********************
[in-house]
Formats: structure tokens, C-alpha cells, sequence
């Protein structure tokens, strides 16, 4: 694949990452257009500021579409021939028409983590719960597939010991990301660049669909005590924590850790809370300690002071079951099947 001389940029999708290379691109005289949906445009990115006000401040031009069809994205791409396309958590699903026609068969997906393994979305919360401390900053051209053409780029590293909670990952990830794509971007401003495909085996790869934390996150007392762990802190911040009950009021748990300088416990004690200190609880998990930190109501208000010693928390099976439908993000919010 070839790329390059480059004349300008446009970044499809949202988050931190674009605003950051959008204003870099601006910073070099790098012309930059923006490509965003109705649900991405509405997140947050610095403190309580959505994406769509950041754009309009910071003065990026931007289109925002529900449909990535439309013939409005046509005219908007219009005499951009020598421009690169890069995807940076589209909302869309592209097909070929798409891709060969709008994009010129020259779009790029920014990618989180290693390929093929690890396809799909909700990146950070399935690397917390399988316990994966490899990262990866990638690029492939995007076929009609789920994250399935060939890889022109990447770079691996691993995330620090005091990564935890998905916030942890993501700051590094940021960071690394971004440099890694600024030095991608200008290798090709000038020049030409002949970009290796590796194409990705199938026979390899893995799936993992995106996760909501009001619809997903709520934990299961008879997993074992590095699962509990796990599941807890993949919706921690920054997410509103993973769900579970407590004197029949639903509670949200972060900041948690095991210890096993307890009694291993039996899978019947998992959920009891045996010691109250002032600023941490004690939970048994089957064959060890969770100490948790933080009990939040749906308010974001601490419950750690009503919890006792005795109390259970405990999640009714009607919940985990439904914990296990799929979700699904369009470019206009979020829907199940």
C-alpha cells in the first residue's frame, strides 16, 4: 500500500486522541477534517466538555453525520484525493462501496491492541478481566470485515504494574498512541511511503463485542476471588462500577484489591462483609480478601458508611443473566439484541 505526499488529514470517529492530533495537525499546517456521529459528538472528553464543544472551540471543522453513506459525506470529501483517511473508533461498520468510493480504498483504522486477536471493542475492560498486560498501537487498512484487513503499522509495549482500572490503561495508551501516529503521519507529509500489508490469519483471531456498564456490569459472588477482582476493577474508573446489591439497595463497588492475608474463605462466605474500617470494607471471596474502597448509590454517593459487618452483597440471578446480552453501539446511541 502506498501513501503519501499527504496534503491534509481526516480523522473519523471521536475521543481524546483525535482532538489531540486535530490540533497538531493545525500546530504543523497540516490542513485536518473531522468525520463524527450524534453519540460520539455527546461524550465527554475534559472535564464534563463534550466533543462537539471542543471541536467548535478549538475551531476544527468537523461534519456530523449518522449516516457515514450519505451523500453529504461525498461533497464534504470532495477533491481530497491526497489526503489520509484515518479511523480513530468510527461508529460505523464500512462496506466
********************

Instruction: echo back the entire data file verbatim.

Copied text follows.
[in-house]
Formats: structure tokens, C-alpha cells, sequence
């Protein structure tokens, strides 16, 4: 694949990452257009500021579409021939028409983590719960597939010991990301660049669909005590924590850790809370300690002071079951099947 001389940029999708290379691109005289949906445009990115006000401040031009069809994205791409396309958590699903026609068969997906393994979305919360401390900053051209053409780029590293909670990952990830794509971007401003495909085996790869934390996150007392762990802190911040009950009021748990300088416990004690200190609880998990930190109501208000010693928390099976439908993000919010 070839790329390059480059004349300008446009970044499809949202988050931190674009605003950051959008204003870099601006910073070099790098012309930059923006490509965003109705649900991405509405997140947050610095403190309580959505994406769509950041754009309009910071003065990026931007289109925002529900449909990535439309013939409005046509005219908007219009005499951009020598421009690169890069995807940076589209909302869309592209097909070929798409891709060969709008994009010129020259779009790029920014990618989180290693390929093929690890396809799909909700990146950070399935690397917390399988316990994966490899990262990866990638690029492939995007076929009609789920994250399935060939890889022109990447770079691996691993995330620090005091990564935890998905916030942890993501700051590094940021960071690394971004440099890694600024030095991608200008290798090709000038020049030409002949970009290796590796194409990705199938026979390899893995799936993992995106996760909501009001619809997903709520934990299961008879997993074992590095699962509990796990599941807890993949919706921690920054997410509103993973769900579970407590004197029949639903509670949200972060900041948690095991210890096993307890009694291993039996899978019947998992959920009891045996010691109250002032600023941490004690939970048994089957064959060890969770100490948790933080009990939040749906308010974001601490419950750690009503919890006792005795109390259970405990999640009714009607919940985990439904914990296990799929979700699904369009470019206009979020829907199940």
C-alpha cells in the first residue's frame, strides 16, 4: 500500500486522541477534517466538555453525520484525493462501496491492541478481566470485515504494574498512541511511503463485542476471588462500577484489591462483609480478601458508611443473566439484541 505526499488529514470517529492530533495537525499546517456521529459528538472528553464543544472551540471543522453513506459525506470529501483517511473508533461498520468510493480504498483504522486477536471493542475492560498486560498501537487498512484487513503499522509495549482500572490503561495508551501516529503521519507529509500489508490469519483471531456498564456490569459472588477482582476493577474508573446489591439497595463497588492475608474463605462466605474500617470494607471471596474502597448509590454517593459487618452483597440471578446480552453501539446511541 502506498501513501503519501499527504496534503491534509481526516480523522473519523471521536475521543481524546483525535482532538489531540486535530490540533497538531493545525500546530504543523497540516490542513485536518473531522468525520463524527450524534453519540460520539455527546461524550465527554475534559472535564464534563463534550466533543462537539471542543471541536467548535478549538475551531476544527468537523461534519456530523449518522449516516457515514450519505451523500453529504461525498461533497464534504470532495477533491481530497491526497489526503489520509484515518479511523480513530468510527461508529460505523464500512462496506466